Therefore, this time, I was on my way from my Antwerp aunt to the Belgian border village of Essen, which was located along the border alongside the road from Antwerp to Roosendaal. My uncle Guust lived there. He worked for the Belgian customs office and I thought that he would be able to show me a safe place to cross the border. Knowing his life, I knew that I did not have to suspect him of pro-German or similar tendencies. He was five years old when, in 1900, my grandfather died suddenly. Social services did not exist. The family had to leave the little house they lived in and which belonged to the factory where he worked. And so my grandmother was out in the street with her eleven children. The four youngest ones were taken away by the priest and as orphans found a home with the nuns and that included my uncle Guust. When in 1914 the war started, he escaped to Holland and signed up as volunteer at the Belgian consulate in Rotterdam. That same year, as a soldier, he was in the trenches along the Ieper in the last part of Belgium that was still free. By war’s end, as one of two of the survivors of his company, this wonderful man was a very strong anti-church and communist individual. Moscow had become his new religion. I did not have to suspect him of German sympathies.  And indeed, he showed me a very near and very safe border crossing point.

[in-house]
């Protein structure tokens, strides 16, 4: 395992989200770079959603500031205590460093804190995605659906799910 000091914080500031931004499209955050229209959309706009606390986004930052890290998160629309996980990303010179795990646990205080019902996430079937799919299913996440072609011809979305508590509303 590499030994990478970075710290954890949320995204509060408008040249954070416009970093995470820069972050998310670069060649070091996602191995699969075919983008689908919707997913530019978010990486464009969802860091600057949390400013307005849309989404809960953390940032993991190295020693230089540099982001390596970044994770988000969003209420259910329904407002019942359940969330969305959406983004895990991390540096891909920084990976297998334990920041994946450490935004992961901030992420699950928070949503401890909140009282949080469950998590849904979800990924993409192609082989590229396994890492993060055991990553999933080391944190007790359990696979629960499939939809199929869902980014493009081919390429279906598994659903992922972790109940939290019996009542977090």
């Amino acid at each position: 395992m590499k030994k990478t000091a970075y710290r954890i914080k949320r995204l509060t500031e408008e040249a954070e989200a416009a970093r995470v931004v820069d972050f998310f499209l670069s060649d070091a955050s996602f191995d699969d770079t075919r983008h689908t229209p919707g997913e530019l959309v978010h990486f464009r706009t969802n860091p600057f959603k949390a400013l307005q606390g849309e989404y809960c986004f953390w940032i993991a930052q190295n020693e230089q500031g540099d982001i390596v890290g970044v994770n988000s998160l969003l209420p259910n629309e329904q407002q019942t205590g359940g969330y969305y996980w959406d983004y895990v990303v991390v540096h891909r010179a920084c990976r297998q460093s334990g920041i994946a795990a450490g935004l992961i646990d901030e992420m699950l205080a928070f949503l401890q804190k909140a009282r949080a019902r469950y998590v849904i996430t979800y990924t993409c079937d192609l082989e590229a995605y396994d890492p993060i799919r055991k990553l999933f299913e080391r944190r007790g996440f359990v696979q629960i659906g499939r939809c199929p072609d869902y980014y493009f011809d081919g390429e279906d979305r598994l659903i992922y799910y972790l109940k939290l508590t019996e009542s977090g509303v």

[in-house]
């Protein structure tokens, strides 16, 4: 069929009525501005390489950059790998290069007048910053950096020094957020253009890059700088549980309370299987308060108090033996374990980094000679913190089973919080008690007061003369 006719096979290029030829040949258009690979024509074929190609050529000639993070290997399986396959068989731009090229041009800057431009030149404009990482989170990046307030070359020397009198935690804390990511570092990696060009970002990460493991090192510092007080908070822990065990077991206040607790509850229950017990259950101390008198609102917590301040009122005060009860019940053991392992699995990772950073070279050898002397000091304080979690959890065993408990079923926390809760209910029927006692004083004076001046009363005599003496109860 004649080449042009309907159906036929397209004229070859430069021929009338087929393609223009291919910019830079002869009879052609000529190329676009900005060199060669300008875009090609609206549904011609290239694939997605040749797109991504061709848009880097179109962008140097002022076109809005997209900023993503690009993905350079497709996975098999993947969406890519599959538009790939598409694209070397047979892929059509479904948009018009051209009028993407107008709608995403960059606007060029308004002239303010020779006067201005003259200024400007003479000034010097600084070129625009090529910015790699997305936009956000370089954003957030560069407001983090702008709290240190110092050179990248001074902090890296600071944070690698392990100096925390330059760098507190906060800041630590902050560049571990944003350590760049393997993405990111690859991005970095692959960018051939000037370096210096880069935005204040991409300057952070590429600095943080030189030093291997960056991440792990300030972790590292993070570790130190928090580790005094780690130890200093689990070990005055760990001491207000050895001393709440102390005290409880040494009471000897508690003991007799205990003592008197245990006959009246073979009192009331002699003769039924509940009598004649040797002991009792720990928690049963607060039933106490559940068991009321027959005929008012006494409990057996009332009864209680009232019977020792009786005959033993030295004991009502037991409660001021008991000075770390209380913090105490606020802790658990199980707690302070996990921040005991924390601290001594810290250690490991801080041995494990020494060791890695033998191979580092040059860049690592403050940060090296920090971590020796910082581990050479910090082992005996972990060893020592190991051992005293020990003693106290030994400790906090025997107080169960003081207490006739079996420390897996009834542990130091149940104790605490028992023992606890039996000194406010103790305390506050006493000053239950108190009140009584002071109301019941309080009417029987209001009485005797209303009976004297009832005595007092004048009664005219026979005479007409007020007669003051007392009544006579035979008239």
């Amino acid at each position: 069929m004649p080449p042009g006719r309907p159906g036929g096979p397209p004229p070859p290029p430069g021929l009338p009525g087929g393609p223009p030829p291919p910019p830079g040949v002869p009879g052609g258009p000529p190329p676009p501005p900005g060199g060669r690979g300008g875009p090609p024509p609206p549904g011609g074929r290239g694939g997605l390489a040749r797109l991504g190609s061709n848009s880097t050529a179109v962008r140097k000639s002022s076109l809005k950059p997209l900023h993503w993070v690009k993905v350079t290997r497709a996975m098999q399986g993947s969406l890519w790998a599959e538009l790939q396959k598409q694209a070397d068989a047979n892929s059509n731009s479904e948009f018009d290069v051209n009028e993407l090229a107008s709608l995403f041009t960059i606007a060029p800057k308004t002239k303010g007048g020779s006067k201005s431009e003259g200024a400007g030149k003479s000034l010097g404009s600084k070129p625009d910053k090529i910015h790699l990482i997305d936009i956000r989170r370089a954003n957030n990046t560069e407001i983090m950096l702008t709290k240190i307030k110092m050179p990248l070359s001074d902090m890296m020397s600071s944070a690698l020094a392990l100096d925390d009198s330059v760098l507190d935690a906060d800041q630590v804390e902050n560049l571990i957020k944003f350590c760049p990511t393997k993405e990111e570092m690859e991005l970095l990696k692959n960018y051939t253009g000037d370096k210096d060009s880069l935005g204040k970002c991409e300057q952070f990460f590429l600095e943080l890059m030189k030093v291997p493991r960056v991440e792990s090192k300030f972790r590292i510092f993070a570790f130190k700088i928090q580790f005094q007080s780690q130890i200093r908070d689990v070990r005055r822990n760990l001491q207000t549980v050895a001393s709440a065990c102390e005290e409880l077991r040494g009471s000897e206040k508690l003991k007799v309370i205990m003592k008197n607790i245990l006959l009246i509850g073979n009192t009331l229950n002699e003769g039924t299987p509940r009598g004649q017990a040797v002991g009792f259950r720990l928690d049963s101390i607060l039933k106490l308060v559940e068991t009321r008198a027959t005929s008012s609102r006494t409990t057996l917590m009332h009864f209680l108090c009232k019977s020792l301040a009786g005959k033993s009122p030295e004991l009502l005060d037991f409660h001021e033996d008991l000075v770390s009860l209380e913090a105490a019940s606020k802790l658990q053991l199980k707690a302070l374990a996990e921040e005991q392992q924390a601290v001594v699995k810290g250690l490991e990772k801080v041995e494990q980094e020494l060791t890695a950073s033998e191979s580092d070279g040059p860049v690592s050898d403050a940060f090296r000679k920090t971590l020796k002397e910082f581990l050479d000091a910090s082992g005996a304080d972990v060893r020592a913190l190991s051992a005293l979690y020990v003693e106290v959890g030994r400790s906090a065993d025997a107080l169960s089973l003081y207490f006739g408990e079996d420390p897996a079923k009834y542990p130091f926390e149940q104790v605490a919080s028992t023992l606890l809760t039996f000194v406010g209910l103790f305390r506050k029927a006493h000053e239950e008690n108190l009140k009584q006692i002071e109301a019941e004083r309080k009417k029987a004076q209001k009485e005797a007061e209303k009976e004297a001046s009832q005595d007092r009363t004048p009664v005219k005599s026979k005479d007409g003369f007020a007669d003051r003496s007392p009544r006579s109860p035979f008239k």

On the northern side of the village [Essen], on the Belgian side of the border, is a road that runs exactly east–west along the border. There was a German border post just where this road crossed the main road from Antwerp to Roosendaal. Along the border road there was a farm about 150 feet beyond the crossroad. To the left of the farm, right up against the barn was a narrow path that led to a Dutch house on the other side of the order. An ideal place to cross the border quickly and without being seen. I thankfully made full use of it. In fact I was so thankful that a few weeks later, without first going by my uncle, I went straight from the Antwerp streetcar to the now-known border crossing.  Full of confidence I walked from behind the farm along the road………and ended up running into a barrier of chicken wire and barbed wire, still shining it was so new, on the Dutch side of the border. For a moment I felt caught in a trap, with German eyes watching me.